I feel so satisfied as I shower and do dishes tonight.  I’m thinking about how the best meals we have are the shared ones.  Every Tuesday night, Myles and I host a “Family Dinner” for our merry little band of Jesus followers and whatever neighbors and friends we can persuade to join us.  There’s always a theme, and everyone brings an item or two or three, and combined altogether, its almost always a win.  We had some killer fish tacos last week – complete with mango & cilantro and a dozen other fresh toppings.  I mean, who wants to chop a dozen different toppings when you’re eating tacos solo or just with your husband?  I find Tuesday dinners are like a sigh of relief, because no matter how crazy the week gets, you know that a healthy, complete meal is guaranteed to happen.

“Linds, where’s the vacuum?”  I hear Tay call to me as I shower.  “In the back room… don’t forget to empty it if its full.”  We share a vacuum.  They are expensive little machines, and so darn essential.  But its completely unnecessary to have two in one house.  We also share muffin tins.  And a 9×13 pan. And a pencil sharpener.  Showers.  Spices. Eggs.  Internet service.  Milk.  Prayer. Bath salts. Flowers. A guest bedroom.  Printer cords and extension cords. Heels and earrings. Aspirin.  There’s also three unmatched socks sitting on our stairs right now, because a handful of other friends who don’t have a washing machine come over to do their laundry here… and I have no idea which of the 8 different people those little lonely socks belong too.  As I write this, Tay just came down to ask for a lightbulb.  Literally, every single day we use or borrow items from each other.   I find it gets easier to ask all the time – because the response so far has always been generous, and because we both owe each other so much at this point, there is no point to any kind of record or any kind of shame.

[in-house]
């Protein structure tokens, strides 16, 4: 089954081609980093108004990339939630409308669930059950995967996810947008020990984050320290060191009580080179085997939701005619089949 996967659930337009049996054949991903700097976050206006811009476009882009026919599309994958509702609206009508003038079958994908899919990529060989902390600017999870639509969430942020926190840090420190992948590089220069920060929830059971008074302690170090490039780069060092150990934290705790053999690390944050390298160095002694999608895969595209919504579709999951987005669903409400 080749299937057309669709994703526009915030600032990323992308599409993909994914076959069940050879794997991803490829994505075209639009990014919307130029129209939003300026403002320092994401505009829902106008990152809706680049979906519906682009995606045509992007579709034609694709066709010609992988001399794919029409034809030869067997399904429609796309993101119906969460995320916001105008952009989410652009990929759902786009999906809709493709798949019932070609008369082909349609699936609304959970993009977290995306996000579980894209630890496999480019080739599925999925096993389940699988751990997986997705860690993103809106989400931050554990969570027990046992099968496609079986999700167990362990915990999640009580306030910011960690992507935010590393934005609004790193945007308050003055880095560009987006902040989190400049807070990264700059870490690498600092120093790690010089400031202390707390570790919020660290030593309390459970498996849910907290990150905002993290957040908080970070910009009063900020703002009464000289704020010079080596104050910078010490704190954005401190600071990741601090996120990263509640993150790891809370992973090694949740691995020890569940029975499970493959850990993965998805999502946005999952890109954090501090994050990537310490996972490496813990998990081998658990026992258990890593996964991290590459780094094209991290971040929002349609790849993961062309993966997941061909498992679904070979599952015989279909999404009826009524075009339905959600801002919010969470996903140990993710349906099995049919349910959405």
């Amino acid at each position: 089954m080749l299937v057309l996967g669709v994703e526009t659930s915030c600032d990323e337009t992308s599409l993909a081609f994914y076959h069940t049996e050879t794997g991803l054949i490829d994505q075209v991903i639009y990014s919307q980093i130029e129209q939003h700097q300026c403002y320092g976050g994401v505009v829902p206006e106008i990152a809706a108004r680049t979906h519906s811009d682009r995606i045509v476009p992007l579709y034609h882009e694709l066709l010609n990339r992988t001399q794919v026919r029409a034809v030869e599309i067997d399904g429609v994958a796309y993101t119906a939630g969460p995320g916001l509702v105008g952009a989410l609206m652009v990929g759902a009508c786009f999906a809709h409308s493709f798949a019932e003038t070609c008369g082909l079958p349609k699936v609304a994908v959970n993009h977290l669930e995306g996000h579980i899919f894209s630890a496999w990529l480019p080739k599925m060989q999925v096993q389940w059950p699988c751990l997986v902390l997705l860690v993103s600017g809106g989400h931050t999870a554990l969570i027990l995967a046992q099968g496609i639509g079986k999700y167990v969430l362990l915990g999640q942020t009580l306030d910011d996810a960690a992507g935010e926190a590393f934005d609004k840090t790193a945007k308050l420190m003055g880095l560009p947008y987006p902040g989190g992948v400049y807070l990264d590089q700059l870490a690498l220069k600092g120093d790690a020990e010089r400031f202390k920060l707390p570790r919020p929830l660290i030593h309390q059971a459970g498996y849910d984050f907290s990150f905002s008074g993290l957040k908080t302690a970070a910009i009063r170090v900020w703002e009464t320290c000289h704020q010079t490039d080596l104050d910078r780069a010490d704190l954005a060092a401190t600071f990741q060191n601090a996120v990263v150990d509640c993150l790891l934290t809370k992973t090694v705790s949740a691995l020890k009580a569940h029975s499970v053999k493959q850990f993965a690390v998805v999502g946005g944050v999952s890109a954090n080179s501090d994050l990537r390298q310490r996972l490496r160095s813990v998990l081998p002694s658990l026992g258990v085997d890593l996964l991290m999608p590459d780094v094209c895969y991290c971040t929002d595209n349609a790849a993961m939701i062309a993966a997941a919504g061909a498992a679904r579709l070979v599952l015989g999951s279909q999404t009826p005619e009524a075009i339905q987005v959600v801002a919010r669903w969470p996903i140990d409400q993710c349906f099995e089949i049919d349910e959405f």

As I clean up the clutter from the day tonight, I’m thinking about how comforting community is.  I always have what I need.  I freely give and I freely receive.  My life is much, much richer.  Its not always convenient, but its convenient more often than not.  There are definitely those Saturday morning when I want to sleep in and I can hear every move Joel and Tay make in our creaky old house, and there’s definitely those weekends when I’ve let my laundry pile up and unfortunately everyone else in the community has too and there’s a line of baskets out the laundry room door.  There’s definitely those aggravating moments when all I want is a hot shower, but everyone’s flushing toilets and dish washing keeps yanking all my hot water.  But for every moment of frustrating are at least two moments of safety, comfort, and provision.